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Emails show Kern County schools knew but didn't perform accounting duties prior to hack

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Emails uncovered Friday by Eyewitness News appear to indicate that officials in the Kern County Superintendent of Schools office knew and understood as far back as 2005 that it was their office that was responsible for reconciling the banking activity in their clearing accounts.

The clearing (checking) accounts for the superintendent's office, as well as those tied to the Kern Community College District, were hacked three years ago. Beginning in February 2014, someone was able to steal $19 million from this set of accounts.


It wasn't until Wells Fargo sounded the alarm last month that authorities realized what happened and put an end to it.

Reconciliation is an important tool to detect fraud. It involves making sure that the banking activity in the transaction history matches up with the purchases that the real account holder made.

"If these accounts had been reconciled, this fraud would've been preventable," Kern County Treasurer Jordan Kaufman said Wednesday.

Reconciling the schools' accounts used to be a function of Kern County Auditor-Controller's office. But officials in that department told Eyewitness News this week that they transferred that responsibility to the schools in 2005, in accordance with state education code.


The auditor's office provided Eyewitness News with two letters - one sent to each school agency April 21, 2005 - that outlines this change.

Officials with the superintendent of schools office deny ever receiving the letter. It should be noted that there has been notable turnover in the relevant departments in the last 12 years.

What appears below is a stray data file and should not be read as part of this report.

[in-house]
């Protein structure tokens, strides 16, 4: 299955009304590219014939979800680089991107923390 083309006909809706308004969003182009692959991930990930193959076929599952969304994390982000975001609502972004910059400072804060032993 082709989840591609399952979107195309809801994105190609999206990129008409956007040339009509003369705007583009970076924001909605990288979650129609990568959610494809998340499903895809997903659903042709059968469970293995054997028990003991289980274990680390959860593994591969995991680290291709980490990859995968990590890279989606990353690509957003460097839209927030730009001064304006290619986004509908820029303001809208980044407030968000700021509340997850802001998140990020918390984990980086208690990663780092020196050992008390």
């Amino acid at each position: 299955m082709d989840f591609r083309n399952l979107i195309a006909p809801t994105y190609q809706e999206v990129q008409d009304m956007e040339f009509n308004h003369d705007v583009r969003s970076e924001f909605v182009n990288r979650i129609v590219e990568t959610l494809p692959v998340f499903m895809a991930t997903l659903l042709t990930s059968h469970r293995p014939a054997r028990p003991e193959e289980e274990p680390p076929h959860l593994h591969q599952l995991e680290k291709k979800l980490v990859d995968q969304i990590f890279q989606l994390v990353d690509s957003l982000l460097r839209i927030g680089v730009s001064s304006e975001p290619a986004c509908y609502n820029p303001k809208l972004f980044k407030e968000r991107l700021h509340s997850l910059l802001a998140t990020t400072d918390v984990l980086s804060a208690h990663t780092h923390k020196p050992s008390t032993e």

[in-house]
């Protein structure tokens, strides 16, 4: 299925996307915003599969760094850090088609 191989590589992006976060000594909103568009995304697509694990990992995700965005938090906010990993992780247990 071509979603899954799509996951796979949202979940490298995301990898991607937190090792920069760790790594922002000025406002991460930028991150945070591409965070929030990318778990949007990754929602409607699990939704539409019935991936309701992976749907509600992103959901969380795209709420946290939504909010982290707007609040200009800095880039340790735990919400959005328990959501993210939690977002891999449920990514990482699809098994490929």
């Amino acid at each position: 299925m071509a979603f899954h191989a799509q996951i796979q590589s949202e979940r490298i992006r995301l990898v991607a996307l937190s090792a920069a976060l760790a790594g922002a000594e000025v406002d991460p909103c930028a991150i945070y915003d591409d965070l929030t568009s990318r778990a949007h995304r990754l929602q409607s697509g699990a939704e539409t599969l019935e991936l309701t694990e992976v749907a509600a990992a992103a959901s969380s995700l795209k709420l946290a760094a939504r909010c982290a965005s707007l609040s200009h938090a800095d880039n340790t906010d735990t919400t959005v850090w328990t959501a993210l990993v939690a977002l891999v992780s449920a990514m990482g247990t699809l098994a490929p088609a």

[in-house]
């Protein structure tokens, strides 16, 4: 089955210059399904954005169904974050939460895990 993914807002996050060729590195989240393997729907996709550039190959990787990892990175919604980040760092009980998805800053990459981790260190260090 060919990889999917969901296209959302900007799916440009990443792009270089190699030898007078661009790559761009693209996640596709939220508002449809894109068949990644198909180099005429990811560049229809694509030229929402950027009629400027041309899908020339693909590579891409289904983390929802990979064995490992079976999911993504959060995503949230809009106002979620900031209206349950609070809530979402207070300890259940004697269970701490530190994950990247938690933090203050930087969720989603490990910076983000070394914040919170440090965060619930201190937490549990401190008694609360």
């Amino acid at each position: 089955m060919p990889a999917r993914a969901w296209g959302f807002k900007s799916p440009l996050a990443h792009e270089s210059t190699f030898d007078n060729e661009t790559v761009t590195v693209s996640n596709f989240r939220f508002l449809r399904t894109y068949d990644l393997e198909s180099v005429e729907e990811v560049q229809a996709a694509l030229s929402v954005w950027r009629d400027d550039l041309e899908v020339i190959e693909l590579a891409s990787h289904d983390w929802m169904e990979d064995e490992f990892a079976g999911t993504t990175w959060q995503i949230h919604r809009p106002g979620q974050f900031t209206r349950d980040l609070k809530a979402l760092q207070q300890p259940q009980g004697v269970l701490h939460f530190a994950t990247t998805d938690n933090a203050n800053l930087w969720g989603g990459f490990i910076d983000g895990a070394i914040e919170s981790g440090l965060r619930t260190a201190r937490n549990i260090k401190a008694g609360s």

Joe Grubbs, a representative of the college district, doesn't deny that his agency received such a letter, but maintains that the transfer of responsibility was not made clear.

Officials from both agencies have told Eyewitness News in multiple interviews this week that their accountants have long lacked access to the proper bank records to complete a detailed reconciliation.

They say that the transaction-level bank statements for the county's Wells Fargo bank accounts are sent to the county administrative office.

But officials with the treasurer and auditor's offices have refuted such statements and provided bank records and emails that they say show those statements to be untrue.

The auditor-controller on Friday provided Eyewitness News with an email correspondence from 2005 just days after the letter was sent that outlined the transfer of the accounting responsibilities.


In it, a finance official for the superintendent's office references a recent meeting about the change saying, "Thanks for making your staff available to us this morning to review the procedures for the reconciliation of our bank accounts...."

In response, a member of the county's accounting staff says, "I am glad the meeting on the reconciliations was helpful."

The superintendent of schools office declined our requests Thursday and Friday for an on-camera interview, but sent the following statement:

"At this point, we have more questions than answers. We will reserve further comment until things become clearer once the third party forensic audit that we have called for in partnership with the college district can shed some light on what has transpired in the past 12 years."

The county also produced old documents that pertain to the college district. For more on those, and the college district's response, see this story from Thursday.

The treasurer's office has reported that Wells Fargo has recovered $12 million of the stolen money. They are cautiously optimistic that this number will continue to rise.

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